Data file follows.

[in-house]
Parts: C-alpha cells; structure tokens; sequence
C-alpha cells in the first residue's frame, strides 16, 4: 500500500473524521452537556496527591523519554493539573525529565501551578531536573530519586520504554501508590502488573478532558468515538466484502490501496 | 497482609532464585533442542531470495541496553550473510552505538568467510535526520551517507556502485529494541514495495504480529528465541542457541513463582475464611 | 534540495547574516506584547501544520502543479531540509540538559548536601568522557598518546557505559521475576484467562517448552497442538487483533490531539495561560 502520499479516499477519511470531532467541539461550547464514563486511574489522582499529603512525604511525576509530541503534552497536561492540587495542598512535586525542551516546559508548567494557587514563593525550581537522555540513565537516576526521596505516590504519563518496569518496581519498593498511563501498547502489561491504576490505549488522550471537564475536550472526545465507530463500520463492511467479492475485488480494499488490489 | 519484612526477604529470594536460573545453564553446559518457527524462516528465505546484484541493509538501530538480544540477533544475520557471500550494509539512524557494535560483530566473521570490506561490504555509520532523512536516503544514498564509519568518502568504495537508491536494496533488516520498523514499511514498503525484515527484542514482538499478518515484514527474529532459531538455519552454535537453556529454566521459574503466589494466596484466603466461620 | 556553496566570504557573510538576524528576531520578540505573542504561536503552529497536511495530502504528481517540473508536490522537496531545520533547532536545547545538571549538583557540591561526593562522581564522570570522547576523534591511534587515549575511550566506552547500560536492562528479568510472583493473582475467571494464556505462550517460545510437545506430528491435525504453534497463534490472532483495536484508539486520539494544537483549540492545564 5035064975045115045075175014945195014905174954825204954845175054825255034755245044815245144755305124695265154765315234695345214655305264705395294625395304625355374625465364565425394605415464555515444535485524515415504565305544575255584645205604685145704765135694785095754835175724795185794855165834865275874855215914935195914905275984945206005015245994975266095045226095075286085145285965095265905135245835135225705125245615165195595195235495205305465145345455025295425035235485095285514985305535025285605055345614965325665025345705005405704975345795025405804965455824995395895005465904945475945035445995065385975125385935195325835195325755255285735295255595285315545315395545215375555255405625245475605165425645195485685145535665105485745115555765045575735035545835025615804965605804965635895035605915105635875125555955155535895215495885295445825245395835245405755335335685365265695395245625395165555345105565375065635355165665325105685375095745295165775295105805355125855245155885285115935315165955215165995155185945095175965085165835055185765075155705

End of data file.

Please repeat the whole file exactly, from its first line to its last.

[in-house]
Parts: C-alpha cells; structure tokens; sequence
C-alpha cells in the first residue's frame, strides 16, 4: 500500500473524521452537556496527591523519554493539573525529565501551578531536573530519586520504554501508590502488573478532558468515538466484502490501496 | 497482609532464585533442542531470495541496553550473510552505538568467510535526520551517507556502485529494541514495495504480529528465541542457541513463582475464611 | 534540495547574516506584547501544520502543479531540509540538559548536601568522557598518546557505559521475576484467562517448552497442538487483533490531539495561560 502520499479516499477519511470531532467541539461550547464514563486511574489522582499529603512525604511525576509530541503534552497536561492540587495542598512535586525542551516546559508548567494557587514563593525550581537522555540513565537516576526521596505516590504519563518496569518496581519498593498511563501498547502489561491504576490505549488522550471537564475536550472526545465507530463500520463492511467479492475485488480494499488490489 | 519484612526477604529470594536460573545453564553446559518457527524462516528465505546484484541493509538501530538480544540477533544475520557471500550494509539512524557494535560483530566473521570490506561490504555509520532523512536516503544514498564509519568518502568504495537508491536494496533488516520498523514499511514498503525484515527484542514482538499478518515484514527474529532459531538455519552454535537453556529454566521459574503466589494466596484466603466461620 | 556553496566570504557573510538576524528576531520578540505573542504561536503552529497536511495530502504528481517540473508536490522537496531545520533547532536545547545538571549538583557540591561526593562522581564522570570522547576523534591511534587515549575511550566506552547500560536492562528479568510472583493473582475467571494464556505462550517460545510437545506430528491435525504453534497463534490472532483495536484508539486520539494544537483549540492545564 5035064975045115045075175014945195014905174954825204954845175054825255034755245044815245144755305124695265154765315234695345214655305264705395294625395304625355374625465364565425394605415464555515444535485524515415504565305544575255584645205604685145704765135694785095754835175724795185794855165834865275874855215914935195914905275984945206005015245994975266095045226095075286085145285965095265905135245835135225705125245615165195595195235495205305465145345455025295425035235485095285514985305535025285605055345614965325665025345705005405704975345795025405804965455824995395895005465904945475945035445995065385975125385935195325835195325755255285735295255595285315545315395545215375555255405625245475605165425645195485685145535665105485745115555765045575735035545835025615804965605804965635895035605915105635875125555955155535895215495885295445825245395835245405755335335685365265695395245625395165555345105565375065635355165665325105685375095745295165775295105805355125855245155885285115935315165955215165995155185945095175965085165835055185765075155705